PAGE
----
On Labor Day weekend, I attended the Hawkesbury (Ontario) Car Club show which is in its 19th year. Thanks to the tail end of Harvey, the rain drenched the proceedings. That being said, it was nothing like the good folks elsewhere in the United States experienced.
The last car show I attended was also soaked. So, I’m batting a thousand weather wise. But no matter, one hundred or so brave owners still showed their metal, as it were, and participated. Last year, the weather was nice and they had around 500 cars registered for the event.
You meet the most interesting people at car shows. I met a gentleman who broke his neck not long ago and became a quadriplegic. Fortunately, his paralysis only lasted a few months. He regained enough mobility in his body and can now walk again. Who says there are no miracles? He brought his 1967 Mercury Cougar with the sequential turn signal lights. I told him he should have won a trophy. He replied that what he enjoys most about car shows is connecting with enthusiasts, such as myself, and didn’t care about winning trophies. He struck me as a very humble man.
All Lit Up
1967 is the year Mercury gave birth to the Cougar. I owned a 1994 Cougar XR7 and it had 168,000 miles on the odometer when I sold it to purchase my 1997 Lincoln (shameless plug). I loved that Cougar and everything worked, including the air conditioning. Before the Cougar, I owned a 1989 Thunderbird LS, which I traded in for the XR7. Interestingly enough, the sequential lights first appeared on the Thunderbird in 1965. But for some reason the sequential lights became a big hit with the Cougar, not the T-Bird.
Goes to show that manufacturers can never tell what will please the public. Because it is now so expensive to build cars, perhaps that’s why they don’t take so many chances anymore, and all models in similar categories all look the same. In 1969, Chrysler installed sequential signal lights on their Imperials. Now you can see sequential signal lights on new Mustangs. They are just downright cool.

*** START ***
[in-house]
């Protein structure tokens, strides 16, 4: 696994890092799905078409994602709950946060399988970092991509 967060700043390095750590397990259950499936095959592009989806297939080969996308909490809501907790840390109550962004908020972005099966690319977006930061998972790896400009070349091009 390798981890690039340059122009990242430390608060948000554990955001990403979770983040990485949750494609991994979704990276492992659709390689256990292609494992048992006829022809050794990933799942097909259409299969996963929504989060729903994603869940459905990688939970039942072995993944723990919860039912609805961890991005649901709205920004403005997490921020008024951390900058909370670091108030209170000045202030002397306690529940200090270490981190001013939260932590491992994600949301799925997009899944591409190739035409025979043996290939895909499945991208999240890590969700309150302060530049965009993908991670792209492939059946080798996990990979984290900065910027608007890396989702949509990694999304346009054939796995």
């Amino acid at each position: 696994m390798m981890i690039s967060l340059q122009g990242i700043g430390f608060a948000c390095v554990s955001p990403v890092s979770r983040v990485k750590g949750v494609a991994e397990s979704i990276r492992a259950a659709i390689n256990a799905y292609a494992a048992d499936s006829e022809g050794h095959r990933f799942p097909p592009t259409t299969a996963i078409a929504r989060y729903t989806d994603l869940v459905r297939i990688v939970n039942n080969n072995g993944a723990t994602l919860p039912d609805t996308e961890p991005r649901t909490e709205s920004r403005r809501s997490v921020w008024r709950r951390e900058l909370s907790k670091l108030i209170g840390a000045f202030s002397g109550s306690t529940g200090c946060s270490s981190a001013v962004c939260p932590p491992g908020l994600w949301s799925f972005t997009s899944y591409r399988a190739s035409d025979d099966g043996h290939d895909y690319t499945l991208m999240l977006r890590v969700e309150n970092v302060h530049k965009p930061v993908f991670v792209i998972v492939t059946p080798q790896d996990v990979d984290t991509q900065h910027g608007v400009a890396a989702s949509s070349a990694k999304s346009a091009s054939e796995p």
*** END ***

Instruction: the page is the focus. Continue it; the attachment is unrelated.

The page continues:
Vans, Trophies & Broncos
Then, there was a guy who showed up with a Chevy van. Everybody likes a van. Kids love vans for reasons other than the adults, if you know what I mean. He confided that he took five weeks off and spent the summer attending car events. He won a bunch of trophies, including one at this show. I also met an elderly gentleman who drives a 1934 Mercedes-Benz 500K replica, which you can buy from a California company. It will set you back $80,000. You can get an used one in good condition for about $50,000. A real one would cost millions. His car looked stunning and he won a trophy, not surprisingly.
Another gentleman brought his 1964 Oldsmobile 98, which he has owned for the last 50 years. Then, there was a Ford Bronco owner. I know a guy who rebuilds Broncos. He removes the stock engine and replaces it with a 4.6L 32 valve motor like the one I have in my Mark VIII. Crazy! But in a good way.
Grand Theft Auto
I also had a long conversation with the owner of a Porsche 968. He believes at some point during its existence, the car had been stolen. He found out from his mechanic that the white paint was correct, but according to the serial number, the interior should be gray. It’s black. Not only that, some of the interior cabin is made up of 944 parts. He paid for the car fair and square and surmised the original owner must have been compensated by the insurance company. Somehow, the car found its way back into “legal” circulation and he purchased it.
A few days before the event, he was at the Porsche dealer for an oil change and while he was waiting, had a chance to sit in a 911 GT3 on display in the showroom. He was bowled over. I jokingly thought that most folks would have to rob a few banks to be able to afford a car like that.
Reminiscing & Recognition
I finally met the owner of a 1958 Chevrolet 210. My maternal grandfather had one of those and as a young child, I went with him to the B/A Gas station for a fill up. The attendant wore a uniform. Besides filling the gas tank, he checked the oil and cleaned the windshield. British American gasoline with its green and red round sign was bought out by Supertest and its bright orange leaf logo. BP Oil eventually purchased Supertest. All those old gas stations disappeared long ago.
Since a picture is also worth a thousand words, I will share the gallery below. I would be remiss if I didn’t express my gratitude to Carl Anthony, Managing Editor here at Automoblog. He is the one setting up the Memory Lane series, and does fantastic work. And a great big thank you to clubs, such as the Hawkesbury Car Club. Clubs like this around the world are responsible in large part, due to their members, for keeping the interest in old (and new) cars alive.
Enjoy the photos!
Michael Bellamy is the author of our Memory Lane series, a collection of work that examines the unique relationships we have with automobiles. Bellamy has held a number of interesting jobs over the years, including a helicopter pilot and chauffeur to high-ranking politicians. He enjoys driving his 1997 Lincoln Mark VIII LSC and 2003 Dodge Dakota.